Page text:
On the Principle of Reciprocity in Foreign Relations
At least one measure of how propagandized we have all become in North America is our incapacity to imagine the world from the perspective of any leader or nation not sufficiently servile to American and Canadian corporate interests. What Anthony Blinken describes as the ‘rules-based international order’ at the domestic level is the unruly, arbitrary order of a greedy power elite whose goal in the past 50 years has been to lobby for deregulation and privatization of economies, and austerity measures for everyone except themselves. The freedom they advocate is freedom from taxes, freedom to pollute the environment, warm the planet, strip workers of safety standards, benefits and reasonable wages, and gut any government program that might improve healthcare, educate the masses, lift people out of poverty or guarantee them a reasonable living after they have retired.
In foreign affairs, the ‘rules-based international order’ means keeping intact an American-dominated military-industrial-surveillance complex and ensuring that the terms of a global economic order are wholly determined by American interests and priorities. Any country that poses a threat to this hegemonic military or economic order is immediately labeled an enemy or existential threat.
Let us take the situation unfolding in Russia and the Ukraine for an example. Whatever you may think about whether Russia should or should not intervene militarily to end the ongoing civil war in Ukraine (which, by the way, originated in an American-led coup against a democratically elected government), the one thing that everyone should see as reasonable and justified is Putin’s demand that the US make assurances that NATO forces will not enter Ukraine and limit the eastward expansion of NATO troops and weapons. If the US had the foresight to make such a commitment it would certainly go a long way to easing rising tensions.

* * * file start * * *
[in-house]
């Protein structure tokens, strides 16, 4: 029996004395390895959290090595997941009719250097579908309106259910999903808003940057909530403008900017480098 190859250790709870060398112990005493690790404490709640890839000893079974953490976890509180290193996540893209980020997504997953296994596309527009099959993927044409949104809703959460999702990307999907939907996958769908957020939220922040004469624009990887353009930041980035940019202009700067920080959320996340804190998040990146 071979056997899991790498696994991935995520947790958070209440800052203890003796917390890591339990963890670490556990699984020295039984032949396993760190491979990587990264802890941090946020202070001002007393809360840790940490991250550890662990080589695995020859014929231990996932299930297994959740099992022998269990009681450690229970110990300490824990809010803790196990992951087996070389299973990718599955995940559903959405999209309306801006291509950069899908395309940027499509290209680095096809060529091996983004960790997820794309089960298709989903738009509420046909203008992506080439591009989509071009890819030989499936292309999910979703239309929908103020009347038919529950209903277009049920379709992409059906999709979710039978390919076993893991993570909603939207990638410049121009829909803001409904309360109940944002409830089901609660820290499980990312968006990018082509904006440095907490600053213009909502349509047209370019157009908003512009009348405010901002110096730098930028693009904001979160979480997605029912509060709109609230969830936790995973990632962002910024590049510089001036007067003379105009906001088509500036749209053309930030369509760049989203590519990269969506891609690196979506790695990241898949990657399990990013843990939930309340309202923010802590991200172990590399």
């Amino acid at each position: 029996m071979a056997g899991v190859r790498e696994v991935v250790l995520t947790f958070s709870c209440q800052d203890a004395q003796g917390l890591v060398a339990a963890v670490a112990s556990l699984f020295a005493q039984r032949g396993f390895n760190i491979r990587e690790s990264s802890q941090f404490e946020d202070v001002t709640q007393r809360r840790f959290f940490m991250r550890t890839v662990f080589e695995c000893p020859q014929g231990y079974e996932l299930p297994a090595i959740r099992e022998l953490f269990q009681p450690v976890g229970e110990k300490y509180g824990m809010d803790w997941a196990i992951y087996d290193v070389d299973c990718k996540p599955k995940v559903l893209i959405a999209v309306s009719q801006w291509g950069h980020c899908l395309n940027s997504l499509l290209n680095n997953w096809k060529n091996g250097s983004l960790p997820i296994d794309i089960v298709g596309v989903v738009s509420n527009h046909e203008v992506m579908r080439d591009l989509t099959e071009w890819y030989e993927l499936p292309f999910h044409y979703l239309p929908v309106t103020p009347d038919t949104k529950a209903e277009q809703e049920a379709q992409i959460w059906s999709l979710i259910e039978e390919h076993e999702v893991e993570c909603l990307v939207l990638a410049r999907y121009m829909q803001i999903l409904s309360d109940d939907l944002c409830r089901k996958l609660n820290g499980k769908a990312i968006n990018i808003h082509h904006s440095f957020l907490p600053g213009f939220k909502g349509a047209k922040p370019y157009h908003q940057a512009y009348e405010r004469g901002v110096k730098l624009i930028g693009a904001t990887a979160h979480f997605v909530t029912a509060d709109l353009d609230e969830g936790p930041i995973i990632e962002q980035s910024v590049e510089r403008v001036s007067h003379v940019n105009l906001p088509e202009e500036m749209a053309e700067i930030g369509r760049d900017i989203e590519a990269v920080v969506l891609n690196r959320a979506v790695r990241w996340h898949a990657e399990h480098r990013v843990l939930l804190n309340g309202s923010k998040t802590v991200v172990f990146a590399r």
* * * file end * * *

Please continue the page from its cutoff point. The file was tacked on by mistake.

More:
Putin’s demand arises in part out of a promise that U.S. Secretary of State James Baker made to Soviet leader Mikhail Gorbachev in 1990. At the time Baker vowed to Gorbachev that “there would be no extension of NATO’s jurisdiction or forces of NATO one inch to the east” and he completely agreed with Gorbachev’s view that any extension of the zone of NATO would be unacceptable to the Soviet Union. Many commentators have interpreted this exchange as a kind of quid pro quo between diplomats: The Soviet Union would allow the United States to keep its presence in a reunified Germany within the framework of NATO, and the US would not make any aggressive moves to station NATO forces on the borders of the USSR. More specifically the Treaty on the Final Settlement with Respect to Germany had three components:  that until Soviet forces had completed their withdrawal from the former GDR, only German territorial defense units not integrated into NATO would be deployed in that territory;  that there would be no increase in the numbers of troops or equipment of U.S., British and French forces stationed in Berlin and  that once Soviet forces had withdrawn, German forces assigned to NATO could be deployed in the former GDR, but foreign forces and nuclear weapons systems would not be deployed there.